As a young couple contemplate having a baby they question whether they are doing it for the right reasons. One key argument against it, at a time of skyrocketing populations and climate change, is the negative impact it will have on the planet.
There are no divisions between the scenes per se; instead, the action from one flows into the next like a person reminiscing on the past, their memories all blurring into one conjoined block of action.
With no set or props, Abdul Salis and Sian Reese-Williams are the sole visual focus with both giving tender and affecting performances, obviously in love the pair are surrounded by a confusing swirl of uncontrollable factors. Reese-Williams’ neurotic and anxious girlfriend is particularly touching, defiantly assertive but distressingly unsupported, her lines stream out of her like a fireman’s hose spraying out the consciousness we usually repress for fear of embarrassment.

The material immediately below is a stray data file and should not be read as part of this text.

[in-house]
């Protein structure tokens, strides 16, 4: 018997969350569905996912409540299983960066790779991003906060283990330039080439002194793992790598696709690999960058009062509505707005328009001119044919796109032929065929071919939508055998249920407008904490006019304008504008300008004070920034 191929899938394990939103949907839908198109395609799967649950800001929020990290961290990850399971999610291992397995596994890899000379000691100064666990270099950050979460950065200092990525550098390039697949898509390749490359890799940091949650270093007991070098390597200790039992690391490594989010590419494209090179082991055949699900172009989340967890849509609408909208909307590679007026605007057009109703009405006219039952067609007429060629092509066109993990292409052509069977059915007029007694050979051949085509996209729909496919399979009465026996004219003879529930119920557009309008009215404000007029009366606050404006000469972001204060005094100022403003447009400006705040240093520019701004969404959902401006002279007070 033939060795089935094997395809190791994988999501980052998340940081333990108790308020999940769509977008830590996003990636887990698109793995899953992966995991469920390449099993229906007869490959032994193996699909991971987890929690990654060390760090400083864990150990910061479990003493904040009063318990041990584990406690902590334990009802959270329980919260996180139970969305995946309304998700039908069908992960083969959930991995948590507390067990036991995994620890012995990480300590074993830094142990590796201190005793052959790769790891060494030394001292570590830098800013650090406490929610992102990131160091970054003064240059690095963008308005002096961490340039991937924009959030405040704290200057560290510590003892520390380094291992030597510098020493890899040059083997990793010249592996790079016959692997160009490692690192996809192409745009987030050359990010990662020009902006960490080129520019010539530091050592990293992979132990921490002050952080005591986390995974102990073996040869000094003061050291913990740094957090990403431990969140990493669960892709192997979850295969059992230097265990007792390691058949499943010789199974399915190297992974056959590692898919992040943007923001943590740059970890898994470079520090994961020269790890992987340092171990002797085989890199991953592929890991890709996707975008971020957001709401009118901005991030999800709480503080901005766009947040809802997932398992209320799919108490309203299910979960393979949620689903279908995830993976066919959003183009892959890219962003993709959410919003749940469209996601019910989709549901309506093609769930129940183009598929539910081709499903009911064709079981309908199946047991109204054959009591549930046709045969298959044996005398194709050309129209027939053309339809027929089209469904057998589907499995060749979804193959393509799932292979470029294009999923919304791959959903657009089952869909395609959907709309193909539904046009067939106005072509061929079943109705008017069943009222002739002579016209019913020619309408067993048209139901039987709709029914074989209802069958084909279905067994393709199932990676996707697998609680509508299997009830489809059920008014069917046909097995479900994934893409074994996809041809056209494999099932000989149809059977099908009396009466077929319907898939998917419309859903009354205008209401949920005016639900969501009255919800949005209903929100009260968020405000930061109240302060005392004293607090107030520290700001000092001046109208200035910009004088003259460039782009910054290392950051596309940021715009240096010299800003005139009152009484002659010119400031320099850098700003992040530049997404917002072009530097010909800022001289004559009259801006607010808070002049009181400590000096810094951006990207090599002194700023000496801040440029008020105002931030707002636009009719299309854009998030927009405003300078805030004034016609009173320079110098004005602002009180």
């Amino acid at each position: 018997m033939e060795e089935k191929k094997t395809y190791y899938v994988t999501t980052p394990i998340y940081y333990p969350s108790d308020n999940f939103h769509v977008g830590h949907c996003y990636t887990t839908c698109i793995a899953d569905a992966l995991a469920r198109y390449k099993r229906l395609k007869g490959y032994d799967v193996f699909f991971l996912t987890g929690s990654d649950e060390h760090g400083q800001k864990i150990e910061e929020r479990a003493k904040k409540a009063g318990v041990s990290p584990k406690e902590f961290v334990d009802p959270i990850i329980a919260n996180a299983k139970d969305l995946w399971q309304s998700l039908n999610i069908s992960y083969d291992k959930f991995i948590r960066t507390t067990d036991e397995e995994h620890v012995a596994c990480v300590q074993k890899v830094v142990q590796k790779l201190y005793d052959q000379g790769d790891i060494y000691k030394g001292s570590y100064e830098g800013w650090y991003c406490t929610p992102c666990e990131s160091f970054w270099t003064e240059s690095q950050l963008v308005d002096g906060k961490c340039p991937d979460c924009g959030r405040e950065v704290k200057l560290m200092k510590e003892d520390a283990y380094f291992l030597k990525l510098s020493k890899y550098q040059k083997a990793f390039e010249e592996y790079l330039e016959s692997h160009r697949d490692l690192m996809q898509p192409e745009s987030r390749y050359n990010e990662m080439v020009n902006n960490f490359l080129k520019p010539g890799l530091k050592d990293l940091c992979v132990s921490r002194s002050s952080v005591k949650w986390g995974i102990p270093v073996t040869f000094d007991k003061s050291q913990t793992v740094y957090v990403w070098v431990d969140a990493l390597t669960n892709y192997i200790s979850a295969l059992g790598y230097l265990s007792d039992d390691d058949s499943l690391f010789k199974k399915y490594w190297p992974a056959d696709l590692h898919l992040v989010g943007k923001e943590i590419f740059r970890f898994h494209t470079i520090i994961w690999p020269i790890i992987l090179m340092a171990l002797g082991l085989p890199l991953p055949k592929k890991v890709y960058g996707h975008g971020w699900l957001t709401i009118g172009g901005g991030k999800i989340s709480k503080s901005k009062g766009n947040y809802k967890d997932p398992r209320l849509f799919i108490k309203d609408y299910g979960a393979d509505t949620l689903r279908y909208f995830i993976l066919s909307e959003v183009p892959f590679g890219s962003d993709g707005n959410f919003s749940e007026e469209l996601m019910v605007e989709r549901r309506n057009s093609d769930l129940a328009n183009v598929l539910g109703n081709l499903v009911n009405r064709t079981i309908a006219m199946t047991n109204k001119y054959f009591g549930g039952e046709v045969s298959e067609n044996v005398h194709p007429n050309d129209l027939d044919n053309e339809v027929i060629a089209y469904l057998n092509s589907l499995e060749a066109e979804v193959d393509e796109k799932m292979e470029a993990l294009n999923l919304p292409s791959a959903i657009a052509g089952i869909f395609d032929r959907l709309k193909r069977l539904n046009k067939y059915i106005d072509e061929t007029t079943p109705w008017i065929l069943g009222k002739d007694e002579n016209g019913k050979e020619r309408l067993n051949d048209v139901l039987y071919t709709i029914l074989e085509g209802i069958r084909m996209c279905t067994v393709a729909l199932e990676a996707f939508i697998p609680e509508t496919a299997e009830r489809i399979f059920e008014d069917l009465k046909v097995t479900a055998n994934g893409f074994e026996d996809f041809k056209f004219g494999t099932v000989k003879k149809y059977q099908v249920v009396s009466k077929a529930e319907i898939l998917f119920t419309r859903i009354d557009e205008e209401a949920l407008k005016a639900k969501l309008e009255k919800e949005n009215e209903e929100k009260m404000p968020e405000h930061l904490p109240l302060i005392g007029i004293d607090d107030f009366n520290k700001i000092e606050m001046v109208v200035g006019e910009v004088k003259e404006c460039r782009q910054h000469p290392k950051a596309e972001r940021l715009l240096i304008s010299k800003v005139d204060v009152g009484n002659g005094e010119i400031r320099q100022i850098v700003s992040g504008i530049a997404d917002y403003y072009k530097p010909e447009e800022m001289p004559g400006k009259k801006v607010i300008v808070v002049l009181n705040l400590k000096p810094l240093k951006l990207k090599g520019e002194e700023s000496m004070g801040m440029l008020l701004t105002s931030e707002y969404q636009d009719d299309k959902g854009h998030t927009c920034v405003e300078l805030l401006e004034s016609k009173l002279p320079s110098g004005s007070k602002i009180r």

While the narrative revolves around the question of whether to make another person, the focus of the text is actually an analysis of their own lives: their individual personalities, how they gel together and how their relationship develops. The repeated phrase, ‘We’re good people?’ isn’t just that universally human trait of questioning one’s own morals and principles but infers a need for affirmation from the other. While they might behave differently, they are both working towards the same goal. This is a powerfully simple story of two people whose lives, despite their ups and downs, are intertwined; they are two halves of a single whole.